To get ready for November’s election, the National Constitution Center in Philadelphia has on display the very first presidential campaign ad.
In 1840, William Henry Harrison distributed flags emblazoned with an image of himself in his shirtsleeves, standing in front of a log cabin.
“In reality, he was from a very wealthy, prominent family. He himself had been a politician for many years and was a well-known military figure,” said exhibition developer Erin McLeary. “Not only is he the first guy to go out and campaign for himself, but with this campaign he was actively trying to position himself as a common man, part of the folk.”
Previously, presidential candidates thought campaigning for yourself was uncouth, and would send friends and surrogates to do the stumping and bragging.
The Constitution Center has gone into election-special mode, adding several new, temporary objects to its permanent exhibition. These objects present presidents of the United States as regular people with outside interests, including Bill Clinton’s saxophone, the jar for the jelly beans Ronald Reagan used to keep his smoking habit at bay, and the pocket diary George Washington’ used to track changes in the weather.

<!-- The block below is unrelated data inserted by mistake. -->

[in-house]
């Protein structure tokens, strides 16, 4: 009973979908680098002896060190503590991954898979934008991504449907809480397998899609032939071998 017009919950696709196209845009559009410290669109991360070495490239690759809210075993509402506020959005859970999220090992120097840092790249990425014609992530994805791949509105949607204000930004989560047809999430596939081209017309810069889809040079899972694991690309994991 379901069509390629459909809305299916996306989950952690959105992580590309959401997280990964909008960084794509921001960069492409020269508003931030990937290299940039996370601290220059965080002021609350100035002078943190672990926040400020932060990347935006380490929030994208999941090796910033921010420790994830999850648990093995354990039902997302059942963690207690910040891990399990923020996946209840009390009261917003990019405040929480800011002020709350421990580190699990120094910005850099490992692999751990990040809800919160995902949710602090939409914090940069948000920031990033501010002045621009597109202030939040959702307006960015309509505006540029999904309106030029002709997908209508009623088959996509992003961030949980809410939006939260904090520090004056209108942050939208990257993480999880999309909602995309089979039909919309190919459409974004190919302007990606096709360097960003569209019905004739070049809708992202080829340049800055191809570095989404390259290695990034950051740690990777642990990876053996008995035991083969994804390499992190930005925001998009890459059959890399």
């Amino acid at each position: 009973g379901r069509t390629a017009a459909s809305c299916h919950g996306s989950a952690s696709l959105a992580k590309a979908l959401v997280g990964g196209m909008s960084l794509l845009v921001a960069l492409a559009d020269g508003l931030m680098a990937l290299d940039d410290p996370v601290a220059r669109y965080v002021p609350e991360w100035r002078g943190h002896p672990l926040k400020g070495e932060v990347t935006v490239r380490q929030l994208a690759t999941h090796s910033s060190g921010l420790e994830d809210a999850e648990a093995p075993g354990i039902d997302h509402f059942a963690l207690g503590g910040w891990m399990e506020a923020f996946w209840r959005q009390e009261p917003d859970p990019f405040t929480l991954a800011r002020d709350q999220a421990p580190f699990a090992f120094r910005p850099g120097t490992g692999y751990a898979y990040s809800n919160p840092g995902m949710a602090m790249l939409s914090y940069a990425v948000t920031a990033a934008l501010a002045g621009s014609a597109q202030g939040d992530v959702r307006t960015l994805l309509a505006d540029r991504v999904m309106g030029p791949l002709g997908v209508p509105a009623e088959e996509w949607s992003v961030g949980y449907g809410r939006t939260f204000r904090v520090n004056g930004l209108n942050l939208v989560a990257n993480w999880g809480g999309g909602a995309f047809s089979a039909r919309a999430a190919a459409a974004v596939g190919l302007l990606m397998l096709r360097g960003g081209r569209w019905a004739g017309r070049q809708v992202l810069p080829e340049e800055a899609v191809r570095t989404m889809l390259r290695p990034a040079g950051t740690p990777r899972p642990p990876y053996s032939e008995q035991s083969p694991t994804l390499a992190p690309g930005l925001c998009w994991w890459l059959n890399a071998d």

“You could see more of their personal life through that,” said 16 year-old Kayla Izenman. “At the same time they are icons — presidents of the United States — they are people.”
Izenman is attending WHYY’s journalism summer camp, a two-week program teaching teenagers the basics of reporting. At a reporter’s request, several students came to the Constitution Center as an experiment to see what people who are too young to vote would find interesting in a exhibition about elections.
Anvit Rai, 16, was attracted to interactive voting booths that asked for his opinions, then suggested the candidate that best suits him.
“A lot of facts are muddled up in the media,” said Rai. “So it gives you three major topics and you choose your opinions on them. And then in the end it tells you if Barack Obama is more your match, or if Mitt Romney is more of your match.”
Center offers constant revelations
Because most of the teenagers grew up in Philadelphia, they had visited the Constitution Center many times during school field trips.
“Each time we come back here, I always find something new,” said Dalya Hahn, 16. “There’s text and objects, and being a 15 or 16-year-old, I’m not going to go through and read each one. So I feel like each time I come back, I read something new and browse something I haven’t seen before.”
Lindsay Turner, 14, was engrossed by an exhibit of the Ku Klux Klan.
“I like to put myself in the shoes of other people,” said Turner. “Even though I’m not for the Ku Klux Klan, to get into the mindset, and, like, wow, is this what they think like?”
The election artifacts will be on display until the end of the year.